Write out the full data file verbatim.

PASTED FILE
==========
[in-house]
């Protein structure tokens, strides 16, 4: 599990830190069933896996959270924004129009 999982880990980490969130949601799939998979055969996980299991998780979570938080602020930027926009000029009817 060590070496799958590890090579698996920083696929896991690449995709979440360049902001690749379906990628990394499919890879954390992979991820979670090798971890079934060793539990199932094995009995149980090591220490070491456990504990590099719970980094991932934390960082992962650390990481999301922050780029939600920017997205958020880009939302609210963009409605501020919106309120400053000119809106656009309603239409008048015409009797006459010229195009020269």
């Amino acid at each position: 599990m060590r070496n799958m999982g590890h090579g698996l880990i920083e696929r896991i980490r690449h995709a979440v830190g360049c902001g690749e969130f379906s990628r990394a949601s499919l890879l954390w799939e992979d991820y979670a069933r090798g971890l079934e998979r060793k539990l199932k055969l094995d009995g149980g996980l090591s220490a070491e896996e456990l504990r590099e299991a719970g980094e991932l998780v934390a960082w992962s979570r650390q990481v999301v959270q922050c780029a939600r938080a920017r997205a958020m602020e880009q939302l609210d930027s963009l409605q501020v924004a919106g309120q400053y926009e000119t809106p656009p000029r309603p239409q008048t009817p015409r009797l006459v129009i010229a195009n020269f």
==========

[in-house]
């Protein structure tokens, strides 16, 4: 599990830190069933896996959270924004129009 999982880990980490969130949601799939998979055969996980299991998780979570938080602020930027926009000029009817 060590070496799958590890090579698996920083696929896991690449995709979440360049902001690749379906990628990394499919890879954390992979991820979670090798971890079934060793539990199932094995009995149980090591220490070491456990504990590099719970980094991932934390960082992962650390990481999301922050780029939600920017997205958020880009939302609210963009409605501020919106309120400053000119809106656009309603239409008048015409009797006459010229195009020269």
């Amino acid at each position: 599990m060590r070496n799958m999982g590890h090579g698996l880990i920083e696929r896991i980490r690449h995709a979440v830190g360049c902001g690749e969130f379906s990628r990394a949601s499919l890879l954390w799939e992979d991820y979670a069933r090798g971890l079934e998979r060793k539990l199932k055969l094995d009995g149980g996980l090591s220490a070491e896996e456990l504990r590099e299991a719970g980094e991932l998780v934390a960082w992962s979570r650390q990481v999301v959270q922050c780029a939600r938080a920017r997205a958020m602020e880009q939302l609210d930027s963009l409605q501020v924004a919106g309120q400053y926009e000119t809106p656009p000029r309603p239409q008048t009817p015409r009797l006459v129009i010229a195009n020269f």